Some Democratic Council members have hinted they may not support the tents going forward. They have questioned the city’s decision to pull Housing Commission reserves, and the shelter tents’ struggles to meet the target to move at least 65 percent of clients into permanent housing. Just 12 percent did so through May, an outcome the nonprofits blame on the region’s lack of affordable housing.
City Councilwoman Barbara Bry, who chairs the City Council’s budget committee, suggested at a May City Council meeting that the city consider asking a consultant hired to review the shelters to also work on a wind-down plan for them.
“I will support the motion today but going forward I think we really need to decide, and we need your help in looking at, what is the best way we can spend our limited money, in terms of really helping people for the long term,” Bry said before voting to extend contracts with homeless service providers for three months.
City Councilman David Alvarez, who will leave office later this year, declared the tents a “complete failure.”
City Councilman Chris Ward, who represents the downtown area most impacted by homelessness, has backed the mayor’s decision to open the tents but has not committed to funding them over the long haul.
“This year, we have seen Council make tough decisions – choosing between prioritizing immediate and long-term solutions to this defining crisis,” Ward wrote in a Monday statement. “As we approach fiscal year 2020, the necessary funding beyond fiscal year 2019 will have to be evaluated based on our needs, and with the understanding that all approaches we take must adhere to the housing-first model.”
The housing-first model, championed for years by the federal government, calls for homeless people to be quickly linked with permanent housing rather spending months or years receiving other services first.
Supporters of the tents have argued the new shelters were needed amid a deadly hepatitis A outbreak and the region’s inability to immediately deliver permanent housing.
Shea said the tents have connected hundreds of homeless San Diegans who might have languished for years on the street with medical care and other resources.
He criticized Bry and others who have argued the tents’ lagging outcomes may make continuing to fund them untenable, and said unrealistic housing targets advocated by City Council members, including Bry, were the problem.
“If they choose to report to the public numbers that are impossible to achieve, and then use those numbers as a reason to talk about defunding the tents, that is simply wrong,” Shea said. “It is divisive and a waste of precious time and has nothing to do with keeping the public apprised of what is actually happening.”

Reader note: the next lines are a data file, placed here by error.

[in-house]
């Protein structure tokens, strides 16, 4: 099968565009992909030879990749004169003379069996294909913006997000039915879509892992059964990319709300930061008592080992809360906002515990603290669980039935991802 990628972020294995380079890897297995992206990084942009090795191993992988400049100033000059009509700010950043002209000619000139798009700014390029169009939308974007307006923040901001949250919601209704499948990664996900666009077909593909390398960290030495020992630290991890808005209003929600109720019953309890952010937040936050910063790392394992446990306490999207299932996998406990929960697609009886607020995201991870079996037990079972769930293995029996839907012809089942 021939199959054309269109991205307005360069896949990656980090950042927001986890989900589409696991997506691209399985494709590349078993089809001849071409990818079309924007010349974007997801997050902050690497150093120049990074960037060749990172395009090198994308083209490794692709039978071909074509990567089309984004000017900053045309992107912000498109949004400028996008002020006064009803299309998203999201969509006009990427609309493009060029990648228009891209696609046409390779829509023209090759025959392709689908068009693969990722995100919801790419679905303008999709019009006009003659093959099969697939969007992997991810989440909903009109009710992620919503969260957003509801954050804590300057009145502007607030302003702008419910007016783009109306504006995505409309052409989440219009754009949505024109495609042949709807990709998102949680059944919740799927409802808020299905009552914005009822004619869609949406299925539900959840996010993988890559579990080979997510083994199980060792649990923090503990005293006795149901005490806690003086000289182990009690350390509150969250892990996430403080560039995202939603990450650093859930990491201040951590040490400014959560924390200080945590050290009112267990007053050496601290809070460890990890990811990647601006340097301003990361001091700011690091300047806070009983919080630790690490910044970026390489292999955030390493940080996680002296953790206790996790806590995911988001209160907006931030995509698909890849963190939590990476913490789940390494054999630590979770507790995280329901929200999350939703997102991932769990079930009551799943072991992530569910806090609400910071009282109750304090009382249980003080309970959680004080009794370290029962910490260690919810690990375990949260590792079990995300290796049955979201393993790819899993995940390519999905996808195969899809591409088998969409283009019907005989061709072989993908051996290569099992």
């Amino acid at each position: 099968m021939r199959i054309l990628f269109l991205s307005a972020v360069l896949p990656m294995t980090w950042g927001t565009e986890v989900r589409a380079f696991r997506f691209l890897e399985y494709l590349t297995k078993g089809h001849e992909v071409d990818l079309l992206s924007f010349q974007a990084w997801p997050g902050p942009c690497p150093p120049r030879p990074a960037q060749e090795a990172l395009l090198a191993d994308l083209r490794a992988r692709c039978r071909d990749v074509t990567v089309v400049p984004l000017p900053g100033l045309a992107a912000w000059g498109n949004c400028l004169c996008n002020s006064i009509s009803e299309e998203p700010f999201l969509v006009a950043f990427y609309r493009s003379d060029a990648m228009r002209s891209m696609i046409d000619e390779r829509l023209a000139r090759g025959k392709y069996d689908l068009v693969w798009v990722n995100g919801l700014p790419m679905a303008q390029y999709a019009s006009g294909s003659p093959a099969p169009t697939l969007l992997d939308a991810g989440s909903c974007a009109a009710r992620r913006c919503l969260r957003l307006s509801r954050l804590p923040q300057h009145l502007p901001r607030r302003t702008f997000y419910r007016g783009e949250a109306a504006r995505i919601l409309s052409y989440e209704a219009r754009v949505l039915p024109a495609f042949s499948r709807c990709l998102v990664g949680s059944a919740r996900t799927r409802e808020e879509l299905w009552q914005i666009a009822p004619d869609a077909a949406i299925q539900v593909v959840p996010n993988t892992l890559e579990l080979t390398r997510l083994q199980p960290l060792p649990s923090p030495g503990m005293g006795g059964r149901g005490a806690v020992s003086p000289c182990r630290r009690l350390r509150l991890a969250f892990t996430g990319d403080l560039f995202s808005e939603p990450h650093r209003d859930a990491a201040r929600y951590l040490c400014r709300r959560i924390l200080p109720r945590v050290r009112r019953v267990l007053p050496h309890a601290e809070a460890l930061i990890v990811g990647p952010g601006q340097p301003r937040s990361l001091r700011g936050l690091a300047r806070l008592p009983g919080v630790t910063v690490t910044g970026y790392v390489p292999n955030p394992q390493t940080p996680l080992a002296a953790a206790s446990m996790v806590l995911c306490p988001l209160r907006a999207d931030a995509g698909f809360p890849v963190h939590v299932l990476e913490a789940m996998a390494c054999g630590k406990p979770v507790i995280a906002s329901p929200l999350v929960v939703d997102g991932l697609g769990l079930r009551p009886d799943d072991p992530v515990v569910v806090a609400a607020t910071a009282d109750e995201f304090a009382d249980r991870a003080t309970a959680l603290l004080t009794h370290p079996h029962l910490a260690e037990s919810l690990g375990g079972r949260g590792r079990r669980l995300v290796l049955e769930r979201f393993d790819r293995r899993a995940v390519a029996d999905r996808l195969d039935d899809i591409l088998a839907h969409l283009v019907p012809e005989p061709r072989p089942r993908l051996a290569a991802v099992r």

Veterans Village of San Diego CEO Kim Mitchell and Alpha Project CEO Bob McElroy, whose nonprofits operate two of the tents, say they worry what will happen to their homeless clients if the shelters close.
“If there’s no funding, then we have a lot of homeless people who really have no other place to go,” said Mitchell, whose tent in Midway serves up to 200 homeless veterans a night.
McElroy said some of the clients in the Barrio Logan tent grow fearful each time the City Council discusses the tents.
Father Joe’s Villages, which operates the third tent in East Village, has said it plans to eventually pursue a housing project at the site of its tent and may be forced to close its tent as soon as mid-2019.
The City Council is set to vote next month on updated contracts with Alpha Project, Father Joe’s Villages and Veterans Village of San Diego. Those contracts are expected to extend until next July and were already funded in this year’s budget – yet McElroy still fears a showdown.
McElroy and other homeless nonprofit CEOs had publicly supported the hotel-tax campaign in hopes of winning consistent funding available for housing and homeless services, including the tents.
Instead, uncertainty reigns.
“It was always like a pipe dream, for us to be able to have the potential for a dedicated source of revenue, for not just two or three years, but for decades,” McElroy said earlier this month. “Apparently, at this point, it is too good to be true.”